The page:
From Salisbury: Take US Route 13 south from Salisbury. Watch for the junction with MD Route 413, about 4.7 miles south of Princess Anne; bear slightly right to take MD Route 413 south towards Crisfield. In 1.2 miles, turn right to go west on MD Route 361/Fairmount Road. Continue west on Route 361 for approximately 9.5 miles to the Rumbley Boat Ramp; note that the name of the road changes from Fairmount Road to Rumbley Road at the intersection with Ford Wharf Road near the West Impoundment of Fairmount WMA, and you must turn right here to stay on Route 361. Most birders stop to bird at Fairmount WMA on the way to or from Rumbley.
Dorchester County: Blackwater National Wildlife Refuge ◾ Cambridge – Bill Burton Fishing Pier State Park (Dorchester County Side) ◾ Cambridge – Great Marsh Park ◾ Cambridge – Oakley Street ◾ Cambridge – Sailwinds Park & Visitor Center ◾ Chesapeake Forest – North Tara Road ◾ Elliott Island Road / Fishing Bay Wildlife Management Area (Eastern Section) ◾ Hooper’s Island ◾ Taylor’s Island
Wicomico County: Cedar Hill Marina & Park ◾ Ellis Bay Wildlife Management Area ◾ Nanticoke River Wildlife Management Area – Nutter’s Neck ◾ Pemberton Historical Park ◾ Roaring Point & Nanticoke Harbor ◾ Tyaskin Park & Wetipquin Park ◾ Ward Museum & Schumaker Pond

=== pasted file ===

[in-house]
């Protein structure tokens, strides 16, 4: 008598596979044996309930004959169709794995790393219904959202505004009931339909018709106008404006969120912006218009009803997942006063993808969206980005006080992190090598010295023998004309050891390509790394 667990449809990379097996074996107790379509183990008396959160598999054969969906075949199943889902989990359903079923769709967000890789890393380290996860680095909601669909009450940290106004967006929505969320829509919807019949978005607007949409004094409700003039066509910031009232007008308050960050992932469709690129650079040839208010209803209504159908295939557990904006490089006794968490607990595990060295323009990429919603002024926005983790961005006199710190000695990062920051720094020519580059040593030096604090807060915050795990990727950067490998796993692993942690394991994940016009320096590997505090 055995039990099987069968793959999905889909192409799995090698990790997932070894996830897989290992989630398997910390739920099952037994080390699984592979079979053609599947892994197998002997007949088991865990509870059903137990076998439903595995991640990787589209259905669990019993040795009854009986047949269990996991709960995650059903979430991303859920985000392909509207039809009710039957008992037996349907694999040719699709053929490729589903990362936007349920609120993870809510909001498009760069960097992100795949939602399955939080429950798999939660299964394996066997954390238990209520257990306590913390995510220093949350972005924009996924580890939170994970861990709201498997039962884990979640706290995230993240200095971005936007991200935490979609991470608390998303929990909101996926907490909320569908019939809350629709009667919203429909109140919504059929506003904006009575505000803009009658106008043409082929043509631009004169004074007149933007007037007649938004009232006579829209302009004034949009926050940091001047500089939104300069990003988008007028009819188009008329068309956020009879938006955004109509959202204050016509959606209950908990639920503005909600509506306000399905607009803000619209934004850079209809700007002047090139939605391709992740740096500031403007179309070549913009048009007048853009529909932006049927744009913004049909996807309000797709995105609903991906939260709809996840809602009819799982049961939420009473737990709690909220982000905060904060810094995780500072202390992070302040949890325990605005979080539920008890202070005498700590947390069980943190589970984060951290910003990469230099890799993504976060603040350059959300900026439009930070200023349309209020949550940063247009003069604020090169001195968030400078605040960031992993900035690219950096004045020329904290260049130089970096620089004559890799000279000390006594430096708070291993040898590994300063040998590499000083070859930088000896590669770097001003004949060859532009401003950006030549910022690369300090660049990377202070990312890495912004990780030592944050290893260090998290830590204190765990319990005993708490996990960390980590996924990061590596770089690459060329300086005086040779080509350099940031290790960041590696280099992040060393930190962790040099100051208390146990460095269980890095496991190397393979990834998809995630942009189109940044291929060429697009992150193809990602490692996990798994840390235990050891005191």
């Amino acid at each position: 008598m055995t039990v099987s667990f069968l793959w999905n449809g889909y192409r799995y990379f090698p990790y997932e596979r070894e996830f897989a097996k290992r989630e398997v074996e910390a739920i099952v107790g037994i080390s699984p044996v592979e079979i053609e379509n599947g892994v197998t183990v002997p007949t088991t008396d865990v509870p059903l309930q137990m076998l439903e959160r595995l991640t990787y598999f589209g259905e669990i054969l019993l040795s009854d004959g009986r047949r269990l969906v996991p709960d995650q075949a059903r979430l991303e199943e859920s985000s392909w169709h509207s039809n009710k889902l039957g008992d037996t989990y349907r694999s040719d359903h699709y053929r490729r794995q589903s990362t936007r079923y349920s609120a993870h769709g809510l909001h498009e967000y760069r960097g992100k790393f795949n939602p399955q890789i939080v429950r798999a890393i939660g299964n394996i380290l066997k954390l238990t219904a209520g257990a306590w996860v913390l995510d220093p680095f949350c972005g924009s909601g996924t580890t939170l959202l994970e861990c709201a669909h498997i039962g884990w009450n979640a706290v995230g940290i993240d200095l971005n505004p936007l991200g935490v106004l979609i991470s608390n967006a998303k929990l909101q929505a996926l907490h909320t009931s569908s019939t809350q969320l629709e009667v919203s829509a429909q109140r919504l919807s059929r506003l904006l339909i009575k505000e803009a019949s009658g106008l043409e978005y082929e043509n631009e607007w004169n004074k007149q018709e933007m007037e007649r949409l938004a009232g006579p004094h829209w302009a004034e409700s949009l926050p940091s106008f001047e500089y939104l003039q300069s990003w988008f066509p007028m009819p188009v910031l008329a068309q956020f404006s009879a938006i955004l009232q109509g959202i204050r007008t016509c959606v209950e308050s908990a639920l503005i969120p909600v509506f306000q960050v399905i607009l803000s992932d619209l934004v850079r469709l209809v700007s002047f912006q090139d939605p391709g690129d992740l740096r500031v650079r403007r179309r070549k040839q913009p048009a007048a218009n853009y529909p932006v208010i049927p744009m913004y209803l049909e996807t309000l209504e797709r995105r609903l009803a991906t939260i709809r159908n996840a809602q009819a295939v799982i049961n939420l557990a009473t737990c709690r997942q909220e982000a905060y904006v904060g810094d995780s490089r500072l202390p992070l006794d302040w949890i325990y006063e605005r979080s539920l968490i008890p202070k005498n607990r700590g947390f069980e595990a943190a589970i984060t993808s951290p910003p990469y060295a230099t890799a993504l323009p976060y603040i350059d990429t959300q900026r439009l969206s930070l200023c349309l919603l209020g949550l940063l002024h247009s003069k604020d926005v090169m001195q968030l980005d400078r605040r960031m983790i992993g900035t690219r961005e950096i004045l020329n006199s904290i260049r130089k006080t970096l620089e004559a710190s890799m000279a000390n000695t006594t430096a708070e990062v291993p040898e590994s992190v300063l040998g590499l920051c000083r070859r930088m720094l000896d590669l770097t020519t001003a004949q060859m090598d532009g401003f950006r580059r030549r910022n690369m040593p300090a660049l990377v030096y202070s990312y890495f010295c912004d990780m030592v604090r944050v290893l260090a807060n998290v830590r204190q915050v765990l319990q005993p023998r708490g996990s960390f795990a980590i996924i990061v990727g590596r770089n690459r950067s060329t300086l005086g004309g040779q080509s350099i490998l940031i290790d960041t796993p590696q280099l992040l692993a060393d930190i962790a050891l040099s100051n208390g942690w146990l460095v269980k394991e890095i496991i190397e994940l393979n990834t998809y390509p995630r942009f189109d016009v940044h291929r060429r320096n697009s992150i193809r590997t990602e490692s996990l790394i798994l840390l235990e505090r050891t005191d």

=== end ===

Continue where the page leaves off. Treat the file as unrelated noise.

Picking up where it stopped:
Worcester County: Assateague Island National Seashore & Assateague Island State Park ◾ Castaways RV Resort & Campgrounds ◾ E.A. Vaughn Wildlife Management Area ◾ Ocean City Inlet ◾ Pocomoke State Forest – Hickory Point Cypress Swamp Natural Area ◾ Truitts Landing & Other Bayside Landings ◾ West Ocean City Pond
Features:Birding By CarBoat or Canoe/Kayak LaunchFree - No Entry Fee at Any TimeParkingPets AllowedSnack Bar, Camp Store, Food ConcessionsWater ViewWheelchair Accessible Features
Type:Audubon Important Bird AreasChesapeake Bay Eastern ShoreThe Rivers of the Eastern Shore